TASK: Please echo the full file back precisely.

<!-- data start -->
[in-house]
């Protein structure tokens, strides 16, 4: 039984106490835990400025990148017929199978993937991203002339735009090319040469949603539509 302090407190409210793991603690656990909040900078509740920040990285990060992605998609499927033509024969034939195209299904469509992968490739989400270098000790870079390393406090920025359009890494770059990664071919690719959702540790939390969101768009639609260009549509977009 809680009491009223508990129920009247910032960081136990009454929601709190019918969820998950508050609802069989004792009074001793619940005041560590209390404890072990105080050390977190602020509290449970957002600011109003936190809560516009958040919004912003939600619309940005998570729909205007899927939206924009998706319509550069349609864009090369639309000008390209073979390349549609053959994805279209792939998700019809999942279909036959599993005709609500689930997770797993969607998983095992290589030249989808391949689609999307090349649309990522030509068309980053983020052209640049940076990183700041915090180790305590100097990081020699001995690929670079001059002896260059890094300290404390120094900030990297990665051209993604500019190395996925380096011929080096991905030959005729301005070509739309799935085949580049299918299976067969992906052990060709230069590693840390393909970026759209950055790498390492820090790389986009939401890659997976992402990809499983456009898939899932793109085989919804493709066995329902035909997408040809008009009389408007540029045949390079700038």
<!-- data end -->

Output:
[in-house]
């Protein structure tokens, strides 16, 4: 039984106490835990400025990148017929199978993937991203002339735009090319040469949603539509 302090407190409210793991603690656990909040900078509740920040990285990060992605998609499927033509024969034939195209299904469509992968490739989400270098000790870079390393406090920025359009890494770059990664071919690719959702540790939390969101768009639609260009549509977009 809680009491009223508990129920009247910032960081136990009454929601709190019918969820998950508050609802069989004792009074001793619940005041560590209390404890072990105080050390977190602020509290449970957002600011109003936190809560516009958040919004912003939600619309940005998570729909205007899927939206924009998706319509550069349609864009090369639309000008390209073979390349549609053959994805279209792939998700019809999942279909036959599993005709609500689930997770797993969607998983095992290589030249989808391949689609999307090349649309990522030509068309980053983020052209640049940076990183700041915090180790305590100097990081020699001995690929670079001059002896260059890094300290404390120094900030990297990665051209993604500019190395996925380096011929080096991905030959005729301005070509739309799935085949580049299918299976067969992906052990060709230069590693840390393909970026759209950055790498390492820090790389986009939401890659997976992402990809499983456009898939899932793109085989919804493709066995329902035909997408040809008009009389408007540029045949390079700038």